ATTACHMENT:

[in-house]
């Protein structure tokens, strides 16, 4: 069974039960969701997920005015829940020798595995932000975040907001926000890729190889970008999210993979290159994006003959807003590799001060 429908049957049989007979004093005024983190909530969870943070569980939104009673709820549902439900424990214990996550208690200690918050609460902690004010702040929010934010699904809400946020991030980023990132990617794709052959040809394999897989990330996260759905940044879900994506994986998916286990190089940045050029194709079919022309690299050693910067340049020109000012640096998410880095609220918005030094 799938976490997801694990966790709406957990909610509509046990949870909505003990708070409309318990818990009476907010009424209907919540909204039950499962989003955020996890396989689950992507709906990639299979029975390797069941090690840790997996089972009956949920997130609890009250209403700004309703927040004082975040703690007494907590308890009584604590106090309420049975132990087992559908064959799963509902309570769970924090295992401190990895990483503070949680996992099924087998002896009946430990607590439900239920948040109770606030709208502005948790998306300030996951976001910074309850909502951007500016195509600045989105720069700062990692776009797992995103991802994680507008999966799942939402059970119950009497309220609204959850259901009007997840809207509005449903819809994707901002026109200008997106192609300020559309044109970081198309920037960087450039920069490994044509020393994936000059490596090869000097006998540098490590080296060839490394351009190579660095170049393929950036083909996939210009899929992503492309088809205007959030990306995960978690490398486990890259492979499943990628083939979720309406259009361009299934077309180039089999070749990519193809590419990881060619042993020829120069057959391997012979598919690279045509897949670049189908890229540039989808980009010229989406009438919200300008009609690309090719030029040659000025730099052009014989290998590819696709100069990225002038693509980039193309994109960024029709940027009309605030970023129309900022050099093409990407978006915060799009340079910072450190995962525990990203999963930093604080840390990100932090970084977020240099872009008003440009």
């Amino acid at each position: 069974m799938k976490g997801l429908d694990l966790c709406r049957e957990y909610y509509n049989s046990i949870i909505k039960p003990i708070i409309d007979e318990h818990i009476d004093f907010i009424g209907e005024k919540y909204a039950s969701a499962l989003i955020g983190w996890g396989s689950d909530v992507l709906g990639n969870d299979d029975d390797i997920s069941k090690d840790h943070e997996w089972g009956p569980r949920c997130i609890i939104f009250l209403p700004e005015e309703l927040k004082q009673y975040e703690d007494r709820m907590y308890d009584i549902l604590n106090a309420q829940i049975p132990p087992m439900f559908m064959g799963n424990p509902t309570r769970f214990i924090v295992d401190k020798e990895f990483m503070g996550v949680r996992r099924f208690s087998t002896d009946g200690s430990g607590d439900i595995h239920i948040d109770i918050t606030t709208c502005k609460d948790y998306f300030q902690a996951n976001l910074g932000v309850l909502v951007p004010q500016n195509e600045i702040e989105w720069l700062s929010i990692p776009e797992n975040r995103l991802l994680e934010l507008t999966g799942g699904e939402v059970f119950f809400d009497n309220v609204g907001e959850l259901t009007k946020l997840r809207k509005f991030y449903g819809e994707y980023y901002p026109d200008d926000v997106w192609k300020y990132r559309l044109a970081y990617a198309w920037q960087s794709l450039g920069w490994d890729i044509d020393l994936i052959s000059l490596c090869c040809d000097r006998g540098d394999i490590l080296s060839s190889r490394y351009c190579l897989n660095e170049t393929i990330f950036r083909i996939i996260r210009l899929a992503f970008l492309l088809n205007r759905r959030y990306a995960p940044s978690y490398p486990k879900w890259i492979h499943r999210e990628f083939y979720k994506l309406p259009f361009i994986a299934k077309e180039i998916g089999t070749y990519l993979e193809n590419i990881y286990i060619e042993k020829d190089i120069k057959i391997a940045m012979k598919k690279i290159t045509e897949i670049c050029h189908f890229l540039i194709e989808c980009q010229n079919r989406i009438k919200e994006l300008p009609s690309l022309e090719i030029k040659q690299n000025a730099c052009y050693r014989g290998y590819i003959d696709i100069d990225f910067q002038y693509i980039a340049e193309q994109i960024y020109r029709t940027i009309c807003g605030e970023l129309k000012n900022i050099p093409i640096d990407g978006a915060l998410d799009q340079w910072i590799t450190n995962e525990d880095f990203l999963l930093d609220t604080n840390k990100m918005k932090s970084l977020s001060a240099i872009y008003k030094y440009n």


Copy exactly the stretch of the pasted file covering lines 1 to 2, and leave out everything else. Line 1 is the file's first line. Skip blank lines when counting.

[in-house]
């Protein structure tokens, strides 16, 4: 069974039960969701997920005015829940020798595995932000975040907001926000890729190889970008999210993979290159994006003959807003590799001060 429908049957049989007979004093005024983190909530969870943070569980939104009673709820549902439900424990214990996550208690200690918050609460902690004010702040929010934010699904809400946020991030980023990132990617794709052959040809394999897989990330996260759905940044879900994506994986998916286990190089940045050029194709079919022309690299050693910067340049020109000012640096998410880095609220918005030094 799938976490997801694990966790709406957990909610509509046990949870909505003990708070409309318990818990009476907010009424209907919540909204039950499962989003955020996890396989689950992507709906990639299979029975390797069941090690840790997996089972009956949920997130609890009250209403700004309703927040004082975040703690007494907590308890009584604590106090309420049975132990087992559908064959799963509902309570769970924090295992401190990895990483503070949680996992099924087998002896009946430990607590439900239920948040109770606030709208502005948790998306300030996951976001910074309850909502951007500016195509600045989105720069700062990692776009797992995103991802994680507008999966799942939402059970119950009497309220609204959850259901009007997840809207509005449903819809994707901002026109200008997106192609300020559309044109970081198309920037960087450039920069490994044509020393994936000059490596090869000097006998540098490590080296060839490394351009190579660095170049393929950036083909996939210009899929992503492309088809205007959030990306995960978690490398486990890259492979499943990628083939979720309406259009361009299934077309180039089999070749990519193809590419990881060619042993020829120069057959391997012979598919690279045509897949670049189908890229540039989808980009010229989406009438919200300008009609690309090719030029040659000025730099052009014989290998590819696709100069990225002038693509980039193309994109960024029709940027009309605030970023129309900022050099093409990407978006915060799009340079910072450190995962525990990203999963930093604080840390990100932090970084977020240099872009008003440009």